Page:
Looked after Children

“Remember when it was me who was that age and we used to do all the Team A arts and drama stuff? Great fun that was. I get it now, what you were doing with us. I know what they’re going through and even though I’m an adult now it still hurts sometimes. It’s great being a mentor but it’s hard to distance yourself from the kids and be a role model for them, because there have been times this weekend when I just wanted to sit down and cry. How can people hurt kids like we’ve been hurt? I haven’t told any of the little ones that I was brought up in care, but I thought it may help them if I did. Do you think I should? They could see then that you do grow up OK. Thank you for what you do. I mean that.”

Teenage Mentor on the LoL project

One of the Team’s greatest joys was working with the borough’s Looked After Children and Young People. On average, there were always around 450 youngsters in the care of the local authority and the Team developed a whole range of arts projects over the years to cater for all ages, from tots to teens.

Sometimes the children just wanted to have fun, forget that they were foster kids, and sing their heart out at the karaoke. Other times they wanted to use performing arts to tell people how they really felt, and what their sometimes-tragic journey had been. Their work exerted a power which was felt by all who watched.

In 2009 the Team responded to a Government call to engage more Looked After Children (LAC) in mainstream leisure and cultural activities. They won a funding bid to Walsall Communities for Health Steering Group (funded by the Department of Health National Communities for Health Programme) and the Lots of Leisure (LoL) programme began.
The fund supported local authorities, primary care trusts, community and voluntary organisations working together to facilitate real improvements to the health of some of the UK’s most deprived communities.
LoL engaged 100 seven to 12-year-olds, supported by a mentoring group of young people formerly in care.

Through past projects with children in the care of the local authority, arts development officers from the Creative Development Team had already identified the need for such a programme. Consultation showed clearly that many didn’t regularly maintain engagement in out-of-school activities. The reasons behind this were found to range from them simply not having access to information detailing the variety of activities available to them to more complex difficulties including transient lifestyles, lack of self-esteem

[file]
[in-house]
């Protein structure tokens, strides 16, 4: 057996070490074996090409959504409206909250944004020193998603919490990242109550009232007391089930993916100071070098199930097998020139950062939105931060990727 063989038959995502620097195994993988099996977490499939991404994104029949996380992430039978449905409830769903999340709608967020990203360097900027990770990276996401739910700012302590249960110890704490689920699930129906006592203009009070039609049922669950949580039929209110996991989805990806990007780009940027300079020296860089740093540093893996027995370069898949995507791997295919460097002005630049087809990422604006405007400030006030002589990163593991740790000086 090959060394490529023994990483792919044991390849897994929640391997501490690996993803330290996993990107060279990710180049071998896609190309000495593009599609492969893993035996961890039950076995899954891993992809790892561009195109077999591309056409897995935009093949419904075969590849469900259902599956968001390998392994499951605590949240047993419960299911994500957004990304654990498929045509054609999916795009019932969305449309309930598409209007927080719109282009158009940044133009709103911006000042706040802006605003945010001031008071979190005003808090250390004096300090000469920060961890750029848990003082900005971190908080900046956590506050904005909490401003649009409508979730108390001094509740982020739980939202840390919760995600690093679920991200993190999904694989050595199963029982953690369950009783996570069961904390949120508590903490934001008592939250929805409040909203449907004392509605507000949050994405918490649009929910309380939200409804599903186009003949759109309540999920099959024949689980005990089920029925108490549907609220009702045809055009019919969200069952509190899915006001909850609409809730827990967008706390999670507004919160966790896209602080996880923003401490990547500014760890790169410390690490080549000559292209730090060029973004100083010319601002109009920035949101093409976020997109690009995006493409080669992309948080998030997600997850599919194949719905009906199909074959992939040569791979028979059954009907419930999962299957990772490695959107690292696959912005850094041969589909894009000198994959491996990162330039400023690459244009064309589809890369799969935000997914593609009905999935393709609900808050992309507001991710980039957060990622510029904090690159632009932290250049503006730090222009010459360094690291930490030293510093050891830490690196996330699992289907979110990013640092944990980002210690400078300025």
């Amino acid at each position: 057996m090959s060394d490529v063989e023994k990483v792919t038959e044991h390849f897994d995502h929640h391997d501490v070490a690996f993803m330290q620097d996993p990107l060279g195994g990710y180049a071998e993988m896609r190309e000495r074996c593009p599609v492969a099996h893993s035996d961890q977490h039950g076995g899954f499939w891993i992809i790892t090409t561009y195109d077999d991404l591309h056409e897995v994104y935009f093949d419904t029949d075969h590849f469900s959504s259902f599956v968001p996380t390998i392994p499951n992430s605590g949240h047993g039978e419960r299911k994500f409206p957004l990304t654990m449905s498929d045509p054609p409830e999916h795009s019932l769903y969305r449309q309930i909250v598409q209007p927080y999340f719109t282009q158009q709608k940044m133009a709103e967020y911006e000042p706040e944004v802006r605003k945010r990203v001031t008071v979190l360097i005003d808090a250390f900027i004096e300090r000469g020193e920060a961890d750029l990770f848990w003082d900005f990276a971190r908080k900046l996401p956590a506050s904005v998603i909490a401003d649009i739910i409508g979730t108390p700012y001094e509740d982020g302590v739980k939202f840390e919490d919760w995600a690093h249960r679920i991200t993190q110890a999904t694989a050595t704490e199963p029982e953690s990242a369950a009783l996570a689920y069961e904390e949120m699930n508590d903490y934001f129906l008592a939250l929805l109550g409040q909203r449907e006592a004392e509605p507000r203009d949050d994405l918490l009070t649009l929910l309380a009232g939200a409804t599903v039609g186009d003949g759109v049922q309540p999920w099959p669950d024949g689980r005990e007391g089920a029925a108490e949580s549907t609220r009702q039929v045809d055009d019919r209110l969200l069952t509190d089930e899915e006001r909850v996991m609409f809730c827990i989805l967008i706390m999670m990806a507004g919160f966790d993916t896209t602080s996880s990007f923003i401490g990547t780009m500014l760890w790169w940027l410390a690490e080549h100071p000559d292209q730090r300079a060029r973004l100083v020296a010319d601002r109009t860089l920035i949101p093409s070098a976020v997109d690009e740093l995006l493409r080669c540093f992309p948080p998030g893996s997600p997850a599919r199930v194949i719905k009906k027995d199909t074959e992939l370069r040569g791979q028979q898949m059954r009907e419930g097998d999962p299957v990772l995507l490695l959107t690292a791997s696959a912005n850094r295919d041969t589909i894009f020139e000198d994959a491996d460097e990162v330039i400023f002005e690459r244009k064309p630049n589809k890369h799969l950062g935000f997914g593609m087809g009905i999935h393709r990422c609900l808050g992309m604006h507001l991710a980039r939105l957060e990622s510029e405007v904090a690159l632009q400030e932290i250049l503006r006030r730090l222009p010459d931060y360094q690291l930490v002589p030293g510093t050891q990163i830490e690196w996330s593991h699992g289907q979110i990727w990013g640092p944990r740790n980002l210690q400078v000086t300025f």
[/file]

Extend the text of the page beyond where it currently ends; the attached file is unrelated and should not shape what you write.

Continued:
and an absence of carer support.

Over a series of residential weekends, the programme introduced them to new activities and a new LoL web site listing a broad scope of activities available, along with relevant information.
The project was designed to inspire both children and their carers that accessing more activities would improve not only physical, but also mental
health. The project also set out to educate leisure facility providers, with a series of workshops helping them understand how even their language (‘What time’s your Mom picking you up?’ being a typical example) could instantly alienate a foster child.

Alongside the steering group of professionals was a group of six LAC aged 12-16 (Team A) to ensure the programme continually represented
the voice of the child. Team A was developed by CDT and the Outreach Team (social workers) in 2004 to develop arts projects for themselves and other children. By the end of the LoL programme, more than half of the participants had gone on to engage with a mainstream leisure or cultural activity, from karate to dance lessons.

And Team A had taken it upon themselves to request a meeting with Walsall Council’s Chief Executive to discuss the blanket ban on Looked After Children having their picture taken – resulting in the blanket ban being lifted, and only imposed when the child was at risk if they were identified.
The children had spoken – they wanted to be both seen and heard…